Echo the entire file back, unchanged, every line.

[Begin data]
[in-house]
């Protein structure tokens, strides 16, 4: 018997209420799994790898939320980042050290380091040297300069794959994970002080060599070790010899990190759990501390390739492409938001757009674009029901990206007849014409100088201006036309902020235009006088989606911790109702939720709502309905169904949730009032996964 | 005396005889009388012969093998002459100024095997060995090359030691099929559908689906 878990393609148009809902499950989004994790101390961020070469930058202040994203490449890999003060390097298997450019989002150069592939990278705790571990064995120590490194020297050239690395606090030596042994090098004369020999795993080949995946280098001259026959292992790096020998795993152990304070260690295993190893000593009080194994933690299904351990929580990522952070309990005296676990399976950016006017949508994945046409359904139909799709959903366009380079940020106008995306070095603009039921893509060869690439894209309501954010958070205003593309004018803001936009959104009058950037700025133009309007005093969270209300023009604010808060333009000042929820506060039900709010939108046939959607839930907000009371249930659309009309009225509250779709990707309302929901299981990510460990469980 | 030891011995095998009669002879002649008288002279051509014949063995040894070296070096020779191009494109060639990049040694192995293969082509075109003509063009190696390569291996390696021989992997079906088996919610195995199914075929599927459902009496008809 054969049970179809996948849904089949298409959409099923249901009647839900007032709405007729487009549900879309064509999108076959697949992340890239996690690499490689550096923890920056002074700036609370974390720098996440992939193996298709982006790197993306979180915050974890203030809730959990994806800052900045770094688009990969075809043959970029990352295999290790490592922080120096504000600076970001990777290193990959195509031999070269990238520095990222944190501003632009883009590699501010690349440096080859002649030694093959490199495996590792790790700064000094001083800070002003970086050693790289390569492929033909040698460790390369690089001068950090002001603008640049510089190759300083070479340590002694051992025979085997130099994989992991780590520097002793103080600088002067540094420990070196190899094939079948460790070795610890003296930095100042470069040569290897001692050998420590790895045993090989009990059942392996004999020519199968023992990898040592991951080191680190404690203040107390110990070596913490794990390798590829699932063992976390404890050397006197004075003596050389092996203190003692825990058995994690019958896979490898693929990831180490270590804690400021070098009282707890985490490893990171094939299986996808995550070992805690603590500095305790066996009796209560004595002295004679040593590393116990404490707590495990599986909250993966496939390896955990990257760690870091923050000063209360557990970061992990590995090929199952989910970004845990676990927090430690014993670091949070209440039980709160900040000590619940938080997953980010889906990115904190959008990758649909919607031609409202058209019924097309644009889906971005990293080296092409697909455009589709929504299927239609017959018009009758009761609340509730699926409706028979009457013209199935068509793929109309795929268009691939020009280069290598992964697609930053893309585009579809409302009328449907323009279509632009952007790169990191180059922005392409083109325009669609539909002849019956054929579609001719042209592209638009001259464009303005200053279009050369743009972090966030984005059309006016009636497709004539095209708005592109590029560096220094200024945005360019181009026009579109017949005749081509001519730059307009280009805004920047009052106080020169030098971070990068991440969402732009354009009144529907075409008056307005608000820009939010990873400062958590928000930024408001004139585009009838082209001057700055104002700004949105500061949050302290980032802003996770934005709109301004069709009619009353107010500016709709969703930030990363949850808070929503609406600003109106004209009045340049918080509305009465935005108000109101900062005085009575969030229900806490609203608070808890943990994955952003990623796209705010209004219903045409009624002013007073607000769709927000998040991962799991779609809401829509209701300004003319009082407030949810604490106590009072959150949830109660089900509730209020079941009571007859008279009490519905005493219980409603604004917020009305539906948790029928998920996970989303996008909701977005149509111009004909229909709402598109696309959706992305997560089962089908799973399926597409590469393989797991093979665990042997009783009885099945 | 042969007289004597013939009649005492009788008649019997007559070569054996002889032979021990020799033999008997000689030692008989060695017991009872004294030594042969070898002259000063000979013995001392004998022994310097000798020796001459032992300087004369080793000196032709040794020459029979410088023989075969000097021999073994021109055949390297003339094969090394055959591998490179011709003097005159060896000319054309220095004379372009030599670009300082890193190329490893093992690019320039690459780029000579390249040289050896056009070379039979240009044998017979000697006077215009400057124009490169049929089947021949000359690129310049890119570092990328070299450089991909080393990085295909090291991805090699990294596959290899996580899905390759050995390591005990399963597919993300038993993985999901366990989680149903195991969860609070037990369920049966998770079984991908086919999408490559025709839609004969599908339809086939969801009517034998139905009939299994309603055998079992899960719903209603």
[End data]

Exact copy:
[in-house]
């Protein structure tokens, strides 16, 4: 018997209420799994790898939320980042050290380091040297300069794959994970002080060599070790010899990190759990501390390739492409938001757009674009029901990206007849014409100088201006036309902020235009006088989606911790109702939720709502309905169904949730009032996964 | 005396005889009388012969093998002459100024095997060995090359030691099929559908689906 878990393609148009809902499950989004994790101390961020070469930058202040994203490449890999003060390097298997450019989002150069592939990278705790571990064995120590490194020297050239690395606090030596042994090098004369020999795993080949995946280098001259026959292992790096020998795993152990304070260690295993190893000593009080194994933690299904351990929580990522952070309990005296676990399976950016006017949508994945046409359904139909799709959903366009380079940020106008995306070095603009039921893509060869690439894209309501954010958070205003593309004018803001936009959104009058950037700025133009309007005093969270209300023009604010808060333009000042929820506060039900709010939108046939959607839930907000009371249930659309009309009225509250779709990707309302929901299981990510460990469980 | 030891011995095998009669002879002649008288002279051509014949063995040894070296070096020779191009494109060639990049040694192995293969082509075109003509063009190696390569291996390696021989992997079906088996919610195995199914075929599927459902009496008809 054969049970179809996948849904089949298409959409099923249901009647839900007032709405007729487009549900879309064509999108076959697949992340890239996690690499490689550096923890920056002074700036609370974390720098996440992939193996298709982006790197993306979180915050974890203030809730959990994806800052900045770094688009990969075809043959970029990352295999290790490592922080120096504000600076970001990777290193990959195509031999070269990238520095990222944190501003632009883009590699501010690349440096080859002649030694093959490199495996590792790790700064000094001083800070002003970086050693790289390569492929033909040698460790390369690089001068950090002001603008640049510089190759300083070479340590002694051992025979085997130099994989992991780590520097002793103080600088002067540094420990070196190899094939079948460790070795610890003296930095100042470069040569290897001692050998420590790895045993090989009990059942392996004999020519199968023992990898040592991951080191680190404690203040107390110990070596913490794990390798590829699932063992976390404890050397006197004075003596050389092996203190003692825990058995994690019958896979490898693929990831180490270590804690400021070098009282707890985490490893990171094939299986996808995550070992805690603590500095305790066996009796209560004595002295004679040593590393116990404490707590495990599986909250993966496939390896955990990257760690870091923050000063209360557990970061992990590995090929199952989910970004845990676990927090430690014993670091949070209440039980709160900040000590619940938080997953980010889906990115904190959008990758649909919607031609409202058209019924097309644009889906971005990293080296092409697909455009589709929504299927239609017959018009009758009761609340509730699926409706028979009457013209199935068509793929109309795929268009691939020009280069290598992964697609930053893309585009579809409302009328449907323009279509632009952007790169990191180059922005392409083109325009669609539909002849019956054929579609001719042209592209638009001259464009303005200053279009050369743009972090966030984005059309006016009636497709004539095209708005592109590029560096220094200024945005360019181009026009579109017949005749081509001519730059307009280009805004920047009052106080020169030098971070990068991440969402732009354009009144529907075409008056307005608000820009939010990873400062958590928000930024408001004139585009009838082209001057700055104002700004949105500061949050302290980032802003996770934005709109301004069709009619009353107010500016709709969703930030990363949850808070929503609406600003109106004209009045340049918080509305009465935005108000109101900062005085009575969030229900806490609203608070808890943990994955952003990623796209705010209004219903045409009624002013007073607000769709927000998040991962799991779609809401829509209701300004003319009082407030949810604490106590009072959150949830109660089900509730209020079941009571007859008279009490519905005493219980409603604004917020009305539906948790029928998920996970989303996008909701977005149509111009004909229909709402598109696309959706992305997560089962089908799973399926597409590469393989797991093979665990042997009783009885099945 | 042969007289004597013939009649005492009788008649019997007559070569054996002889032979021990020799033999008997000689030692008989060695017991009872004294030594042969070898002259000063000979013995001392004998022994310097000798020796001459032992300087004369080793000196032709040794020459029979410088023989075969000097021999073994021109055949390297003339094969090394055959591998490179011709003097005159060896000319054309220095004379372009030599670009300082890193190329490893093992690019320039690459780029000579390249040289050896056009070379039979240009044998017979000697006077215009400057124009490169049929089947021949000359690129310049890119570092990328070299450089991909080393990085295909090291991805090699990294596959290899996580899905390759050995390591005990399963597919993300038993993985999901366990989680149903195991969860609070037990369920049966998770079984991908086919999408490559025709839609004969599908339809086939969801009517034998139905009939299994309603055998079992899960719903209603």